Congress remains far from reaching a deal as negotiations for another coronavirus related relief bill continued this week. Republicans have voiced opposition to the scale of aid proposed by the Democrats for state and local governments while the Democrats are pushing for an end to tax breaks. After accounting for the differences between the two sides, they remain apart by about $600 billion for a comprehensive relief package. House Democrats passed their $2.2 trillion HEROES Act late Thursday night, which lacks bipartisan support. There was a glimmer of hope early Friday after Pelosi announced that she is urging airlines to delay planned furloughs, as an agreement is “imminent” on government assistance, but Congress later adjourned with no deal.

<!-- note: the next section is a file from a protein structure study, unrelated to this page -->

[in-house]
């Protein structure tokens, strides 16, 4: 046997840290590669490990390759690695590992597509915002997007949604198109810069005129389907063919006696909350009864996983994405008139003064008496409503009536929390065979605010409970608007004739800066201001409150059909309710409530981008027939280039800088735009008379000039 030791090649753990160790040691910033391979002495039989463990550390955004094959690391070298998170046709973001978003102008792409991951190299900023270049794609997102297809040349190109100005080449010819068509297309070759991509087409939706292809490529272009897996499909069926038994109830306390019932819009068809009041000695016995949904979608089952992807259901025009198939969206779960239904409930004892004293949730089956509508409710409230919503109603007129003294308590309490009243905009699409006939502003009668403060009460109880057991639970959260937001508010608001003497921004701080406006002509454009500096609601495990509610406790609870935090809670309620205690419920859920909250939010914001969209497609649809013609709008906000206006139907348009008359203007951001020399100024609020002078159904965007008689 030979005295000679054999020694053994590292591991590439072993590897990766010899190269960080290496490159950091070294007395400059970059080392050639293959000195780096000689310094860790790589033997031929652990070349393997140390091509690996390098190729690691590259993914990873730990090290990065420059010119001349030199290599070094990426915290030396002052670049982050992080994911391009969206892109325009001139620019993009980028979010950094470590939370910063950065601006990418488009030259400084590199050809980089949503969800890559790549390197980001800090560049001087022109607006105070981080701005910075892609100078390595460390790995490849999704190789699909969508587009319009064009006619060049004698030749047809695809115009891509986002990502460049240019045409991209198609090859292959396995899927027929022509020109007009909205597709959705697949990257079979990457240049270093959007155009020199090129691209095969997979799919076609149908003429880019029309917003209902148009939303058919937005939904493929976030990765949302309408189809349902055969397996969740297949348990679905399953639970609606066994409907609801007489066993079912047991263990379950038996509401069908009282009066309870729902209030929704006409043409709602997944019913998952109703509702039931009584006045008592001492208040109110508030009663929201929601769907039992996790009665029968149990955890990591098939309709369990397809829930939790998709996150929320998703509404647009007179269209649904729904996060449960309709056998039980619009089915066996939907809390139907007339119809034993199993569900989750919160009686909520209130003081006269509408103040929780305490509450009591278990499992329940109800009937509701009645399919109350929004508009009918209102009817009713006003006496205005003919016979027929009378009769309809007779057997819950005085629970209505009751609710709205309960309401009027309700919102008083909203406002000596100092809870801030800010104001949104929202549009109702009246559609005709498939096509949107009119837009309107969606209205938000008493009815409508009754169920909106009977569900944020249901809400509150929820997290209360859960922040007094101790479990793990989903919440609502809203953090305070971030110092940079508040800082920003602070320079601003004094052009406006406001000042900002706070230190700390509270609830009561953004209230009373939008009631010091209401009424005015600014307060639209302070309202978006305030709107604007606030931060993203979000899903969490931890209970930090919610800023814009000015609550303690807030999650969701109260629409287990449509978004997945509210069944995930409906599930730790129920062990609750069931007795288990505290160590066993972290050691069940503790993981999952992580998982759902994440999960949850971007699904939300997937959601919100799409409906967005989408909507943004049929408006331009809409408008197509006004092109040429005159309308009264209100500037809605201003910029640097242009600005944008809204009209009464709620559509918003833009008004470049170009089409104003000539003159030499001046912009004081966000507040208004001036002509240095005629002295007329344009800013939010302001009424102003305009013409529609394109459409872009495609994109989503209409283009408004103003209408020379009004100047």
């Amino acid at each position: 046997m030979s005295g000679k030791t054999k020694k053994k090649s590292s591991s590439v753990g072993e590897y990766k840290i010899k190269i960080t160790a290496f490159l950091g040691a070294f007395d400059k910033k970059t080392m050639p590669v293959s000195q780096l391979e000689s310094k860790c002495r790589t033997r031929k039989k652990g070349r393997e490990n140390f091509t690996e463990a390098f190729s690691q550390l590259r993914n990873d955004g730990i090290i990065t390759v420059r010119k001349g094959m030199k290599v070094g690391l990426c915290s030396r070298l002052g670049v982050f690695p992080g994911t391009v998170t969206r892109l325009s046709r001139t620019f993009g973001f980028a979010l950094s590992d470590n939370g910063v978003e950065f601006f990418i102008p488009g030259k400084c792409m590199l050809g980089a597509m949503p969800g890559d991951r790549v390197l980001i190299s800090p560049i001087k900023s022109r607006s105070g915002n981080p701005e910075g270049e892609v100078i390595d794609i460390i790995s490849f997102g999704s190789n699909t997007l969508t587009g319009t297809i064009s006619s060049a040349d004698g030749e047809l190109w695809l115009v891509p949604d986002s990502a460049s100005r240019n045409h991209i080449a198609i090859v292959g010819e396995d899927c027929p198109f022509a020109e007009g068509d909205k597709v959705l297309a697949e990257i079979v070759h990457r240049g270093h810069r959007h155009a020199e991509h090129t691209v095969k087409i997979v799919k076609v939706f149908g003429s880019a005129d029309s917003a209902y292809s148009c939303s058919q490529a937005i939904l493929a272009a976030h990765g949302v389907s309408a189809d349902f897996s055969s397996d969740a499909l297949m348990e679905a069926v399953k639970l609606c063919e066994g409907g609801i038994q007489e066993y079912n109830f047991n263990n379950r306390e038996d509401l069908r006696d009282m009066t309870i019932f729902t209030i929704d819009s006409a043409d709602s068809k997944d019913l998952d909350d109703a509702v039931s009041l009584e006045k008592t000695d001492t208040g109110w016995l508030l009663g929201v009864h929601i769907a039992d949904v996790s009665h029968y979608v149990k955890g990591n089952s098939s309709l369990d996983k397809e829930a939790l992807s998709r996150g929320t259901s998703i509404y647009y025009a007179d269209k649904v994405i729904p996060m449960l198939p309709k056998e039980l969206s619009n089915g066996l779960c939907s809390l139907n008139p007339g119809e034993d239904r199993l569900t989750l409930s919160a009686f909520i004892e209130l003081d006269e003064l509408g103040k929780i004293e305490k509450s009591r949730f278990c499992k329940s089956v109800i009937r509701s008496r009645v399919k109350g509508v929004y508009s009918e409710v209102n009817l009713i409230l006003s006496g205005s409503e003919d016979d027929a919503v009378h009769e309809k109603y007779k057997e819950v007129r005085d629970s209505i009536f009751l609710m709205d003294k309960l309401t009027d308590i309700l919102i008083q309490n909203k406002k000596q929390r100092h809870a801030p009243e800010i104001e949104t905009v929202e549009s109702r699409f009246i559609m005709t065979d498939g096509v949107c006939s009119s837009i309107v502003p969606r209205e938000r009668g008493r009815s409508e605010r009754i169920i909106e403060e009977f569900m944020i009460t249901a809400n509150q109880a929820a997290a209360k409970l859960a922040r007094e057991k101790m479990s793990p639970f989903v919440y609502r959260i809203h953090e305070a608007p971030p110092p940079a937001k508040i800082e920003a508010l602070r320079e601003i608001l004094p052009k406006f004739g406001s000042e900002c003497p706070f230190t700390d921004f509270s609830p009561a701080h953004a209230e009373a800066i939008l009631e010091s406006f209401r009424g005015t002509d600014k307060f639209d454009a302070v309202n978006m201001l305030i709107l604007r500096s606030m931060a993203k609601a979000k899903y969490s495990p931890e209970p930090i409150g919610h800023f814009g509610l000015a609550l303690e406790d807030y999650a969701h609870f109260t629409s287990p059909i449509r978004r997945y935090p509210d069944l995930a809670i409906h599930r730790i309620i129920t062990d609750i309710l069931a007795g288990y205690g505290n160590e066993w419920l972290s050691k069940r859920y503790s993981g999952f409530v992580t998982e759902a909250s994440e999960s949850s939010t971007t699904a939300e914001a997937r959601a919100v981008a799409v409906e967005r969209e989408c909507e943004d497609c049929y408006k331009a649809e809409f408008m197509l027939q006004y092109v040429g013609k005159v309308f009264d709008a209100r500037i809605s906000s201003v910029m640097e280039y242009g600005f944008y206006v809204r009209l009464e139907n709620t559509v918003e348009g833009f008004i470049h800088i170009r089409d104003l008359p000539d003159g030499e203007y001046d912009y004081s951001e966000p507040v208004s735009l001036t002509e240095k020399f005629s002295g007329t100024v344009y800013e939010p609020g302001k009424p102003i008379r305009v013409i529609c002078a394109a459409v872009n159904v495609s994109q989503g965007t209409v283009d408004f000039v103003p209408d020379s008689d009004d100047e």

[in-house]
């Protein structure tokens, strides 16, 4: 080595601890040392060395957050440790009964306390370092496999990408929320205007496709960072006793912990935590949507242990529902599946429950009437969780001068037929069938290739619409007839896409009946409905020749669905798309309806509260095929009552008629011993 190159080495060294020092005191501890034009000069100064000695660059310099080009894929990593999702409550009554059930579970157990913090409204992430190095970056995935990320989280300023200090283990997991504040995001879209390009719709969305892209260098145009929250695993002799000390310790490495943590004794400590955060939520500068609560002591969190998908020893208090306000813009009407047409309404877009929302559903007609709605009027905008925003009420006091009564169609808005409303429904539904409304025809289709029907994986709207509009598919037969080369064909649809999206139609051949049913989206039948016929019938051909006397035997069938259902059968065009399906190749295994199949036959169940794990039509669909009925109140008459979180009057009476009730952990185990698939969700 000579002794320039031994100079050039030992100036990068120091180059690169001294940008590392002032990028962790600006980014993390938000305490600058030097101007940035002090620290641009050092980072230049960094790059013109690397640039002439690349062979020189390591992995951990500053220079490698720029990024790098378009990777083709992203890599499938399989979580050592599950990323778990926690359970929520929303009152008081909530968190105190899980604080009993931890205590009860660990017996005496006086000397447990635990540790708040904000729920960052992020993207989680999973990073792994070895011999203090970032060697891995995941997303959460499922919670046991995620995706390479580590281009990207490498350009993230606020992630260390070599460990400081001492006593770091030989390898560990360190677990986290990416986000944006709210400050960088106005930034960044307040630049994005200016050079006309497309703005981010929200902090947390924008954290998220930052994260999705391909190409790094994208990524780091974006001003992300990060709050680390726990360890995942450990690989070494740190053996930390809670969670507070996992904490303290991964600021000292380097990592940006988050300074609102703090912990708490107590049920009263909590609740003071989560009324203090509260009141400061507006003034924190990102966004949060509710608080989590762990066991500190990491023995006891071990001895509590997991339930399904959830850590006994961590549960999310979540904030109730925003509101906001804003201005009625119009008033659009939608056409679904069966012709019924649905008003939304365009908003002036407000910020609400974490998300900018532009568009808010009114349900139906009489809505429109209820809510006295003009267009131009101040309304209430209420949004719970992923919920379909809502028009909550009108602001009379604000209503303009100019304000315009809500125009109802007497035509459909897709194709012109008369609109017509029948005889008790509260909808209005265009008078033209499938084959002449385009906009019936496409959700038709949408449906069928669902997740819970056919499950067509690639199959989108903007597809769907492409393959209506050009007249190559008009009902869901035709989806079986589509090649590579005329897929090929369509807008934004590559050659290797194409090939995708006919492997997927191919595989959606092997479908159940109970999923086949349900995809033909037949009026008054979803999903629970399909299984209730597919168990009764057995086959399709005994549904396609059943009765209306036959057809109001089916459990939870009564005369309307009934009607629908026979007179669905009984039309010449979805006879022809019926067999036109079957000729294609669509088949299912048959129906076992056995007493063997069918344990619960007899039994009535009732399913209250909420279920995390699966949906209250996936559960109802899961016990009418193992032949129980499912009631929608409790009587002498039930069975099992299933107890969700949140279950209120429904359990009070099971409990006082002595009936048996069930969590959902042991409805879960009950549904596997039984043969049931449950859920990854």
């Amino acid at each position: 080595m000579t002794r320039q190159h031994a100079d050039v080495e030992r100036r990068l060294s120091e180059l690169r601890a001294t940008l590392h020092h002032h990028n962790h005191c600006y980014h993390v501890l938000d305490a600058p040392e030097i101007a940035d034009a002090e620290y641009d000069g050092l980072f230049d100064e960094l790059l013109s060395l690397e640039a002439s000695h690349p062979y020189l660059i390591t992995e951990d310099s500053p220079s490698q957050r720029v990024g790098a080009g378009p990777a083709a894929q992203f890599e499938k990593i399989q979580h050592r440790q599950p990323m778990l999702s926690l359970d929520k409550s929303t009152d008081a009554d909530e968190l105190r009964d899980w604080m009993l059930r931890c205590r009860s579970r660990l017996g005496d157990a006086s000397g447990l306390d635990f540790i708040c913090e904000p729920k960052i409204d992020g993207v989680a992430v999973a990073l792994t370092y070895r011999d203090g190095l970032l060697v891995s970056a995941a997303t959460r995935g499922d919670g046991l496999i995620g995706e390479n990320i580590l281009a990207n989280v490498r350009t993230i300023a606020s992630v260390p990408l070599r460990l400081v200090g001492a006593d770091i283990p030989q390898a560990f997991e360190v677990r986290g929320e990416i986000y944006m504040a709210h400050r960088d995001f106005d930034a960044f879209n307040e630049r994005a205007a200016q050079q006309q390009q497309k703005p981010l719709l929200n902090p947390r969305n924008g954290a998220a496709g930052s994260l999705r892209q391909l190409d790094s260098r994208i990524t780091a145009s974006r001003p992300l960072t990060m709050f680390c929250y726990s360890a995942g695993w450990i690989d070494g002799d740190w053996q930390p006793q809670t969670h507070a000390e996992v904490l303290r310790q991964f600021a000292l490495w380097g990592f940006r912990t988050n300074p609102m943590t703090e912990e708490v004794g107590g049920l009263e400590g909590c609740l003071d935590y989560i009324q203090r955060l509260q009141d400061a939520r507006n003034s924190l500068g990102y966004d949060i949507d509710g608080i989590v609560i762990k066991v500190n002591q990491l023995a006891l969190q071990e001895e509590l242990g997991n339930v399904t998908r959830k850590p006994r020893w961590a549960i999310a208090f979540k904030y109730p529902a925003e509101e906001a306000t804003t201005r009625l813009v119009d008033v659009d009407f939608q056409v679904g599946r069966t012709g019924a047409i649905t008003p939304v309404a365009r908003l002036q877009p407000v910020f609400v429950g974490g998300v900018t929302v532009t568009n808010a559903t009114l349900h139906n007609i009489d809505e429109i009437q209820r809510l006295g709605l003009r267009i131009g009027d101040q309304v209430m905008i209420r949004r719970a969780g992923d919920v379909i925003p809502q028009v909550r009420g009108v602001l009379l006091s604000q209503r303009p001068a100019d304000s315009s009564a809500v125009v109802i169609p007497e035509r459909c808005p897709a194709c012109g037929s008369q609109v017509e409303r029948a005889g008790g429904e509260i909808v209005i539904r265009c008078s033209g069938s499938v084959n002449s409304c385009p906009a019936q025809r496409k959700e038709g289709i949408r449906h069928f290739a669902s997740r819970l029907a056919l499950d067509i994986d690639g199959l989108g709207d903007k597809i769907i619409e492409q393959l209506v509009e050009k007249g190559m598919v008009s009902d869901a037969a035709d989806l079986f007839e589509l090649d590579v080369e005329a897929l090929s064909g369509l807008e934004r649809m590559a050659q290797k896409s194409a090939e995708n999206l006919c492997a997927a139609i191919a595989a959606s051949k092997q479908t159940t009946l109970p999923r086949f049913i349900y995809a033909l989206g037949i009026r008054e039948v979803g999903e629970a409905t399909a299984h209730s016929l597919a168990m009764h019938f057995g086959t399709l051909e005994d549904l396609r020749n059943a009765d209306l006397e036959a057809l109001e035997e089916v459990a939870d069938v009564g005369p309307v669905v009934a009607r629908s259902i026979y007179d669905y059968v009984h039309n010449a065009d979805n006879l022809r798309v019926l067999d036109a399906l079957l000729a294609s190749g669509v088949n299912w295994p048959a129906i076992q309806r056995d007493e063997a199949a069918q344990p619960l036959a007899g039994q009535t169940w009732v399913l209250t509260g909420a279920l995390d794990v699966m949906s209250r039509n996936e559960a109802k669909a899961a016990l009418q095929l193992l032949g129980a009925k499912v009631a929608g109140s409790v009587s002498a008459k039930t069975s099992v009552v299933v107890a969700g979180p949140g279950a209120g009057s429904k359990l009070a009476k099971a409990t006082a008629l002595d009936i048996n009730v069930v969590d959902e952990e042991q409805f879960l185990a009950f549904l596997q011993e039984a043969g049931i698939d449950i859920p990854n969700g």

Markets rebounded this week. The S&P 500 rose 1.54% and closed at 3,348. The Dow Jones jumped 1.88% and closed at 27,683. Year-to-date, the S&P 500 is up 5.12% and the Dow Jones is down -1.25%.
Interests rates rose this week. The 5 year and 10 year U.S. Treasury Notes are yielding 0.28% and 0.69%, respectively.
The spot price of WTI Crude oil fell significantly this week. Prices fell -8.10% and closed at $36.99 per barrel. Year to date, Oil prices are down -39.42%.
The spot price of Gold rose 2.15% and closed at $1,901.67 per ounce. Year to date, Gold prices are up 25.73%.
Initial jobless claims fell to 837,000 and the four-week moving average of claims fell by 12,000 to 867,000. Claims fell by 10,000 in Florida, 8,000 in Texas, and by 6,000 in Georgia. Claims rose by 3,000 in Maryland, 2,000 in New Jersey, and by 2,000 in Illinois.
Retail inventories rose by 0.8% versus expectations for an increase of 1.1%
Wholesale inventories rose by 0.5% versus expectations for a decline of -0.1%